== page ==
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Discussion Starter #1
Any opinions on American Standard compared to Comfortmake furnaces? This is for new construction we are looking at two furnace/ ac systems for our project. The comfortmaker is a DLX 90 100,000. and 80,000. BTU. Single stage each with a 3 ton and the American Standard are 1000,000. and 60,000.00 with a 4 ton and 2 1/2 ton. 90% efficianty. also single stage. Both quotes include humidifiers and air cleaners. The cost is almost exact. All ducting will be insulated. This is for a Southern Michiagan home. Both are up flow furnaces. Thanks for any help you can give.
 

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Any opinions on American Standard compared to Comfortmake furnaces? This is for new construction we are looking at two furnace/ ac systems for our project. The comfortmaker is a DLX 90 100,000. and 80,000. BTU. Single stage each with a 3 ton and the American Standard are 1000,000. and 60,000.00 with a 4 ton and 2 1/2 ton. 90% efficianty. also single stage. Both quotes include humidifiers and air cleaners. The cost is almost exact. All ducting will be insulated. This is for a Southern Michiagan home. Both are up flow furnaces. Thanks for any help you can give.


I would want to know why 1 is quoting a 4 ton & 1 a 3 ton. Generally American will cost a little more . 4 ton a/c should cost more than a 3 ton.
That said . Has anyone performed a heat load calc. on the home ? I wouldn't get hung up on brand as much as I would the install or the person/ co. installing..

Ok I had to go back & re read, 1 installer will be using 2 -3 ton units & the other installer will be using a 4 ton & a 2.5 ton.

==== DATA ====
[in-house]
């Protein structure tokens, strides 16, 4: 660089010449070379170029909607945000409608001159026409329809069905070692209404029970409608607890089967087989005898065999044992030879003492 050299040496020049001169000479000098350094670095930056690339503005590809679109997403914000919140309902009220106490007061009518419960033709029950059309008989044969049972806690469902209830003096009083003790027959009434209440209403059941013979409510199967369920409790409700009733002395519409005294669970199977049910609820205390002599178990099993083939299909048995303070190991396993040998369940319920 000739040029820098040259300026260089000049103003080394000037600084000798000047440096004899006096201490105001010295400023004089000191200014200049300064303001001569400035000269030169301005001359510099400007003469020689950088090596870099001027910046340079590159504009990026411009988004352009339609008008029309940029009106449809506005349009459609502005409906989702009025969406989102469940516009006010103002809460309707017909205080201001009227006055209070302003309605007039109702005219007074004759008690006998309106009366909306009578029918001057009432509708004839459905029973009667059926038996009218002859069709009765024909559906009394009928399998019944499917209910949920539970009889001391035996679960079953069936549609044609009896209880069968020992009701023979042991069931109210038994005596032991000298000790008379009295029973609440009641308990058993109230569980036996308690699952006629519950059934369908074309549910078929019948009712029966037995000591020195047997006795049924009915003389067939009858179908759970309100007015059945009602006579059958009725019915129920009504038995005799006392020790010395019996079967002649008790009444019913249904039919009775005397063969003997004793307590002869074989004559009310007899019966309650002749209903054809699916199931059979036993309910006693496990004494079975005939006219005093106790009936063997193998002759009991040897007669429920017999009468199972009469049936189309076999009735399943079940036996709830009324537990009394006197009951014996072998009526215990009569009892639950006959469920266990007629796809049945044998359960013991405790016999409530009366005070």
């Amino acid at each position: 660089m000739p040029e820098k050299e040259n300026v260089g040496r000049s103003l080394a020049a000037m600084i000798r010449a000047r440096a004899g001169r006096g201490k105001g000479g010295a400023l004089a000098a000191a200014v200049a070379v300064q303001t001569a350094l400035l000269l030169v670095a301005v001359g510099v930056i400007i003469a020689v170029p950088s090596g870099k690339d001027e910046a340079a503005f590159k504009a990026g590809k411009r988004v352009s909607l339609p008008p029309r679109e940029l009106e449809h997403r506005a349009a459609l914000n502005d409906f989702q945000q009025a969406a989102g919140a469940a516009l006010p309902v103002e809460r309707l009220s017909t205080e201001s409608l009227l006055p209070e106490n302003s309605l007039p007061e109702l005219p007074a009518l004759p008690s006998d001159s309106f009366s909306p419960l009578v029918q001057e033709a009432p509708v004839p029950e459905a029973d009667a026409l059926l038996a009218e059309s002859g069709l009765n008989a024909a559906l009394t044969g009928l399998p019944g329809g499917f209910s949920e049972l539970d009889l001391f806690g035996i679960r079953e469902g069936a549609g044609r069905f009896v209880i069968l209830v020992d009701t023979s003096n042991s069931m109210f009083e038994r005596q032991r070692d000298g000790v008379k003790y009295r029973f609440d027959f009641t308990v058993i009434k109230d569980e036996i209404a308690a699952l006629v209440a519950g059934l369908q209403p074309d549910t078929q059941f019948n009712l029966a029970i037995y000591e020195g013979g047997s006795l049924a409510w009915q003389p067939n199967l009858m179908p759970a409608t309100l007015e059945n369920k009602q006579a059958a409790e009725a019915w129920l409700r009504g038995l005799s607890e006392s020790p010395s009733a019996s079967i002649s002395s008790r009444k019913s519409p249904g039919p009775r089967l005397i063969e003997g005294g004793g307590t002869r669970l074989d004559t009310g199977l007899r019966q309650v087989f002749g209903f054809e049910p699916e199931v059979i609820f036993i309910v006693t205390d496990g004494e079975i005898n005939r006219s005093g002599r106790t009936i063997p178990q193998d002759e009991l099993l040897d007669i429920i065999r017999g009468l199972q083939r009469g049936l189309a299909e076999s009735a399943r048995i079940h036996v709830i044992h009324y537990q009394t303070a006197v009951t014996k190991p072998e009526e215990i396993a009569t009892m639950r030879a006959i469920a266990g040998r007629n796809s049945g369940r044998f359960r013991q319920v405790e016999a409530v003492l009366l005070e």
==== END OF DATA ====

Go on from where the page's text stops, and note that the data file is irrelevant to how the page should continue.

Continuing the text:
Been a long day..:eek:

I would still check out the quality of work / Warranty of both installers & want to see a heat load cal.
 

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Size of furnaces sounds about right for a 4,500 to 5,000 sq ft house.
That isn't tightly constructed.
 

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Discussion Starter #4
american standard or comfortmaker furnace

Thank you for both responses. Is a heat load cal the same as a manual J calculation. Anytime I asked for a manual j, they ran as though I had the plague. I stopped asking. Our project is a little more complicated. The furnaces will be placed in new construction but will have to be connected to older ducting (below slab). The new section will be very well insulated (foam insulation) but portions of the old home are poorly insulated. The sf for the area the systems will be servicing is about 3300 but there are areas with high ceilings with lofts, lots of windows (anderson) and we are on a lake (in case that makes a difference). We have had 3 quotes (the third was a Carrier) and all quotes were very similar and within $500.
Again thanks for your responses and if you have any more input it would be greatly appreciated.:)
 

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Yes, a load calc, and a Manal J are the same.

If you want, you can do your own.

HVAC CALC

Pay the fee, and find out what size you really need.

It can save you money both in the upfront installation cost and equipment cost. And in the operating cost.

You may want to go to a couple manufacturer sites. And find the names of contractors in your area.
Then screen them over the phone, to see if they do Manual J load calcs, and if they will check your existing duct. And desgn any new duct to Manual D.
 

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Discussion Starter #7
Manual J REPORT HELP

Ok, as suggested by beenthere and kenmac we did a manual J on our house but I was wondering if I could get some help as to how to read it and decide on furnace size. SF of the house is 3255 sensible gain is 35,045, latent gain 3,636, total heat gain 38,681 (3 tons) and total heat loss 76,329. We originally were going to have two units as stated in previous posts and are now wondering if one unit a 125,000 C9MPD COMFORTMAKER DLX 90 WITH A 3 1/2 OR 4 TON AIR CONDITIONER would suffice. The hvac man we are talking to seems to think this would work fine. The one unit would save us quite a bit of money plus we could use the extra space.
On the manual J calc, we didn't do room by room, we put in outside walls, all windows, doors and skylights. Is this sufficiant? What does this manual j calc report say? Or do I need to go back and be more thorough. Thanks for any help, need to decide soon.
 

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What were your indoor and outdoor deseing temps for both heating and cooling.

There is a derate used on the A/C, depending on the design temps.